Melbourne has long been in the shadow of big sister Sydney. But as the style and cultural capital of Australia, Melbourne sparkles in the midst of those shadows, offering distinctive venues, world-class accommodations and diverse experiences for every kind of group.
The Asian-Pacific Incentive & Meetings Expo (AIME) runs every year in Melbourne during the Southern Hemisphere’s summer. Drawing senior buyers from all over the globe, the 3-day tradeshow framed by pre- and post-trips is a respite from the snow and winds of winter in the North.
Leaving a chilly rain behind in Los Angeles, I escaped to Melbourne to cover AIME and to explore why it has become the top city in Australia for MICE business. I met Pauline Crowder, owner of the global DMC Encore Business Tourism, who summed up the magic of Melbourne this way: “Melbourne is really a unique destination. It has sophistication, lots of style, and is the home to most of Australia’s top fashion and decor designers. There is something special about the tiny little laneways, and the shops and cafes that line them…. Over the past years Melbourne has become the major event capital of the South Pacific.”
Melbourne stretches around the shores of Port Phillip Bay and is split by the Yarra River before pouring into Victoria Harbor. Like any city surrounded by water, the river and bay are major players with plentiful waterside promenades, boating activities and water sports. And many of the old waterfront warehouses and wharves have been resurrected into vibrant hubs of social activity that reflect the river’s impact on the city.
On the north shore of the Yarra, Melbourne’s Central Business District (CBD) lies in a neat grid of blocks cut by wide streets and parkways perfect for group walking and shopping tours. Charming Victorian-era trams run throughout the wide shopping boulevards, allowing for hop-on/hop-off access to explore the haute couture, eclectic boutiques and delectable cafes.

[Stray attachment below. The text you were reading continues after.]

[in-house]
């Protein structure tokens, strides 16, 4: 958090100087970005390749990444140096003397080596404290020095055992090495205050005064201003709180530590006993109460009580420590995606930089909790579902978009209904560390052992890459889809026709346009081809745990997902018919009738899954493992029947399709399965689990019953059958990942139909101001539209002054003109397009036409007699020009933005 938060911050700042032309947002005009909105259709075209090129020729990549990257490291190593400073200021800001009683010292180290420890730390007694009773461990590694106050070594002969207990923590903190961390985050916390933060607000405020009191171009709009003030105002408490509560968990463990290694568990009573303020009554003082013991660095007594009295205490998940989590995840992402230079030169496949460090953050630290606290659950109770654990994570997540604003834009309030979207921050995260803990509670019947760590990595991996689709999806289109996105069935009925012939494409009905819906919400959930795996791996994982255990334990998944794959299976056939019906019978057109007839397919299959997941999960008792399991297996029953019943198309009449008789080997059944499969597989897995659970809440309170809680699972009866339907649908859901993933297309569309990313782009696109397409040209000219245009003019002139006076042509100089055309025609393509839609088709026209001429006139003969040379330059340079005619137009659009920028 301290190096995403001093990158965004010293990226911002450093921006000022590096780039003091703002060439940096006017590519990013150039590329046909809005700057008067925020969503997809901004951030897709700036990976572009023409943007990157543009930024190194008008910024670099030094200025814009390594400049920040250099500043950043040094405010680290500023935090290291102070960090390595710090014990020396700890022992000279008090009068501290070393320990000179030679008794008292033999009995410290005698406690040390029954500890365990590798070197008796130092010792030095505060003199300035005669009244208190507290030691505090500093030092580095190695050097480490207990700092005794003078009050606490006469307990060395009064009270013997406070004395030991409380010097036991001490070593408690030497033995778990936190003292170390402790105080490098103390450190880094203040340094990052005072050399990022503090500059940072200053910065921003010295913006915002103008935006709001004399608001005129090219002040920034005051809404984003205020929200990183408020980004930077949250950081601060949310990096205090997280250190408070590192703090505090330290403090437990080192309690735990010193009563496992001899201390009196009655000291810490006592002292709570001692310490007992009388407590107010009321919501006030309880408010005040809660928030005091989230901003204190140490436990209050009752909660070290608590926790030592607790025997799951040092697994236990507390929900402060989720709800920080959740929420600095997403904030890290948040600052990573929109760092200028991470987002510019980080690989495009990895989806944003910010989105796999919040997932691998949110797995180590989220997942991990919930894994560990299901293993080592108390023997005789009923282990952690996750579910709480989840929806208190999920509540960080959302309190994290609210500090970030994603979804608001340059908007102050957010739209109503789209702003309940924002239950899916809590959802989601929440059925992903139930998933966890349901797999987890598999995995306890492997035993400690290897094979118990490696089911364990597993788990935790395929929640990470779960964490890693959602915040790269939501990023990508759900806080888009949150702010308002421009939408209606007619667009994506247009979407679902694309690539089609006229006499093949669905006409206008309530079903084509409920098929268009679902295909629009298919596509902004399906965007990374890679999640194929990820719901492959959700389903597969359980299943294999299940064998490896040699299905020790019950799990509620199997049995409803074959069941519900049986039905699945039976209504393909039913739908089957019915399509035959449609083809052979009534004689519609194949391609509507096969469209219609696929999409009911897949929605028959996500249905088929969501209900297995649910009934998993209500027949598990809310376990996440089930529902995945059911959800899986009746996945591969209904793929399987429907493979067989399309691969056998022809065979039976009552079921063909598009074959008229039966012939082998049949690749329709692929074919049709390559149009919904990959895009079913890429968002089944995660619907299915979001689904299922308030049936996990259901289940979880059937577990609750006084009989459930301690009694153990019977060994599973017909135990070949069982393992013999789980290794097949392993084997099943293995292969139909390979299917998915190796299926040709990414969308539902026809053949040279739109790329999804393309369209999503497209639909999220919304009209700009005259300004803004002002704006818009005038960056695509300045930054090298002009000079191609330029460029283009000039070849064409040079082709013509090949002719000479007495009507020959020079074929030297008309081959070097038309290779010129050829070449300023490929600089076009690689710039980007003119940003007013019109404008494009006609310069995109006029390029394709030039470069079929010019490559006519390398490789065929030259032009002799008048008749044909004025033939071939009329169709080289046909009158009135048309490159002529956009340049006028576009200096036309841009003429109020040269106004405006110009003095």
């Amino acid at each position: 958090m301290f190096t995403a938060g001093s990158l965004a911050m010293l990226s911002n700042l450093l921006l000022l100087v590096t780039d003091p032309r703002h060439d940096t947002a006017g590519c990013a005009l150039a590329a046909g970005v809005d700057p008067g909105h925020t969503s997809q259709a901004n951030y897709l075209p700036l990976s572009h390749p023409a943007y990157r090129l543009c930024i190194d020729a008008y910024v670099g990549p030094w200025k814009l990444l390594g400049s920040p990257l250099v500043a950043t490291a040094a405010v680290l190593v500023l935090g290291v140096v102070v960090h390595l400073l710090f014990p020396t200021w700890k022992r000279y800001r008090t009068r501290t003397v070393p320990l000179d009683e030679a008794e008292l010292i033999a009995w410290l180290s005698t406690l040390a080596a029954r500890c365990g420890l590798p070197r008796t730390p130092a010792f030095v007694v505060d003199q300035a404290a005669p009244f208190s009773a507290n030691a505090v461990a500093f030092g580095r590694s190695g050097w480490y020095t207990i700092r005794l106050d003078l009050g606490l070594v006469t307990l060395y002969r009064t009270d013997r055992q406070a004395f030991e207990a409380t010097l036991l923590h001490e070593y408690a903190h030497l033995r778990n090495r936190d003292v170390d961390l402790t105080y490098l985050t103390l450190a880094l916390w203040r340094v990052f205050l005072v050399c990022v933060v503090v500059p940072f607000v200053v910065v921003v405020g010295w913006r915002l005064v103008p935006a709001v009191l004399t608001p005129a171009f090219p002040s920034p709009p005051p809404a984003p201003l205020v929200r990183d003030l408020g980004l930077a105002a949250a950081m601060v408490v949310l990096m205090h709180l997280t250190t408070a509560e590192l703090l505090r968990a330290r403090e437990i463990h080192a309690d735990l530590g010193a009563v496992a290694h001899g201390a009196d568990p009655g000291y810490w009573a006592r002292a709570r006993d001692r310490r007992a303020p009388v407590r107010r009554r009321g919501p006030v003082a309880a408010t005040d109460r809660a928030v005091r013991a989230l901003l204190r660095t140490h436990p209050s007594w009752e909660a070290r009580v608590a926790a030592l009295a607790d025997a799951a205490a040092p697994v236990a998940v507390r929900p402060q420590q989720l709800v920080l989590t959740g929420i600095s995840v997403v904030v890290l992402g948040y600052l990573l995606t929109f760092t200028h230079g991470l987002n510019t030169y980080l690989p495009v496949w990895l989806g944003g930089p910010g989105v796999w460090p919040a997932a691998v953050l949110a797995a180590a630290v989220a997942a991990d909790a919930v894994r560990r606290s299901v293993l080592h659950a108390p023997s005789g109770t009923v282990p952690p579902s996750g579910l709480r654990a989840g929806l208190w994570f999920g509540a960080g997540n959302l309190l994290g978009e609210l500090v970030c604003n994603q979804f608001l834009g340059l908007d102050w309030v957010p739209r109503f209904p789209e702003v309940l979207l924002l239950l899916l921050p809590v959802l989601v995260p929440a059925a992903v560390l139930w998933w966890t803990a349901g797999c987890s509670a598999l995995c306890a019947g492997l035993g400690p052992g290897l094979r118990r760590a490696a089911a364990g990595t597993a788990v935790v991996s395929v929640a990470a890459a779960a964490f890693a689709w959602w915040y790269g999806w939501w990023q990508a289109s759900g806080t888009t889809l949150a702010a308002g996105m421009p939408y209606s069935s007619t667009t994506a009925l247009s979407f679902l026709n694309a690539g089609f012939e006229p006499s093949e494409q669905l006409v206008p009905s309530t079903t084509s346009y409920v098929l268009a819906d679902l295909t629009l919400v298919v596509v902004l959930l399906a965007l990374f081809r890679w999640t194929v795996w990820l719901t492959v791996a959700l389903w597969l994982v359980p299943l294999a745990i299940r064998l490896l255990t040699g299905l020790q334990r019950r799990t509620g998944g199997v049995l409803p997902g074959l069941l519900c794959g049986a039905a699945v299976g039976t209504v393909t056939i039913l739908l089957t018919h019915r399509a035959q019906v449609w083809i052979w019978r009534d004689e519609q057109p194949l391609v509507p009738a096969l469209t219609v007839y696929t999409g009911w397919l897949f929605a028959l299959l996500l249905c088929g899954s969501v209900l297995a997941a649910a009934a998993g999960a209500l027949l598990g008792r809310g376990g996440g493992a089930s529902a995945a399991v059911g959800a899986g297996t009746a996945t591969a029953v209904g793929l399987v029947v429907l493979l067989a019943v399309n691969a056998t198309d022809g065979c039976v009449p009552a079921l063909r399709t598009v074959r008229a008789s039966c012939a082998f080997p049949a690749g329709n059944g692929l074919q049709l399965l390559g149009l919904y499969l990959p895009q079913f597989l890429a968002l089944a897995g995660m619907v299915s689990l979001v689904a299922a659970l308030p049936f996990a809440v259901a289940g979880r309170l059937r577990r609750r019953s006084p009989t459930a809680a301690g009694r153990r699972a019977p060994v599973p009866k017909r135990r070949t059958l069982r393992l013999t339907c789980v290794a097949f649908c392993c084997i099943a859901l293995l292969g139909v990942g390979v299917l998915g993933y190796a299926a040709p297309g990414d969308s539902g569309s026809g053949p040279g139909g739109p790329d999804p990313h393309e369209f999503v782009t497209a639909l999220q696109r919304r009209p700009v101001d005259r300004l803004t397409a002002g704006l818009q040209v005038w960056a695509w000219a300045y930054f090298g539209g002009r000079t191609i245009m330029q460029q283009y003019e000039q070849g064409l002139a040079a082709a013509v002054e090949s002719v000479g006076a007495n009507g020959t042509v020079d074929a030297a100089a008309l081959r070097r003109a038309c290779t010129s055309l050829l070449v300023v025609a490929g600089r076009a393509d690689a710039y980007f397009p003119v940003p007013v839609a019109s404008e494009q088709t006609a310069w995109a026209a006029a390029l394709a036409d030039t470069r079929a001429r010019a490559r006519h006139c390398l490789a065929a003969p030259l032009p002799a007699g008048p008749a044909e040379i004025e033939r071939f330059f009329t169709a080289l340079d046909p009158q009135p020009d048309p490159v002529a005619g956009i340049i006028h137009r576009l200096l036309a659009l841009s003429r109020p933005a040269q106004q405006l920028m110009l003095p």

Across the river in South Wharf, the new Melbourne Convention & Exhibition Centre (MCEC) reigns as the first of its kind to achieve a 6-Star Green Star environmental rating. The convention center offers 32 meeting rooms of various sizes, a grand banquet room and a state-of-the-art plenary that can be divided into self-contained, acoustically separate theatres. The exhibition area offers 323,000 sf of clear span floor space and can transform into smaller sections. A variety of meeting rooms, organizer offices, hospitality suites and a 493-seat auditorium complement the exhibition space.
Two of Melbourne’s most vibrant offsite event venues thrive near the river’s edge. AIME held its welcome reception at the Goods Shed South in the Docklands. This vast indoor space with a former transportation building easily accommodated more than 2,000 AIME attendees. Cuisine from Melbourne’s microcosm of cultures blended admirably with design elements such as outdoor garden spots typical of Melbourne’s famous rooftop bars, while the industrial decor, DJ and urban dance areas reflected the city’s streetwise edge.
AIME hosted buyers and media representatives for an evening of musical samplers and culinary surprises on the river’s edge at Waterfront Venues. Only minutes from most hotels within the CBD and overlooking Victoria Harbor, this indoor/outdoor facility includes two multi-function meeting rooms, a bar, and the signature Kobe Jones Melbourne Japanese restaurant.
Smaller groups have options for offsite events all over the city, including the new Melbourne Recital Centre, the Melbourne Aquarium and various museums within the city.
“Another venue really good to work with is the Melbourne Museum,” says Claire Winn, operations manager with the DMC ID Australia, which frequently works in Melbourne. “There are so many different venues within the complex. One area looks out onto a living forest and has an atrium that makes a very impressive setting. With all of the different exhibits, every time you do an event there it’s always different.”
InterContinental Melbourne The Rialto
STAY A WHILE
Glowing with grandeur as much today as the day it opened in 1891, InterContinental Melbourne The Rialto is the grande dame of Melbourne hotels. A stunning melding of old and new, The Rialto’s 253 rooms reflect the elegance of bygone days, while embracing the latest in comfort and technology. Eleven meeting rooms, including the Rialto Ballroom, allow much flexibility and provide state-of-the-art A/V equipment. A fitness center and spa further ground The Rialto in the 21st century.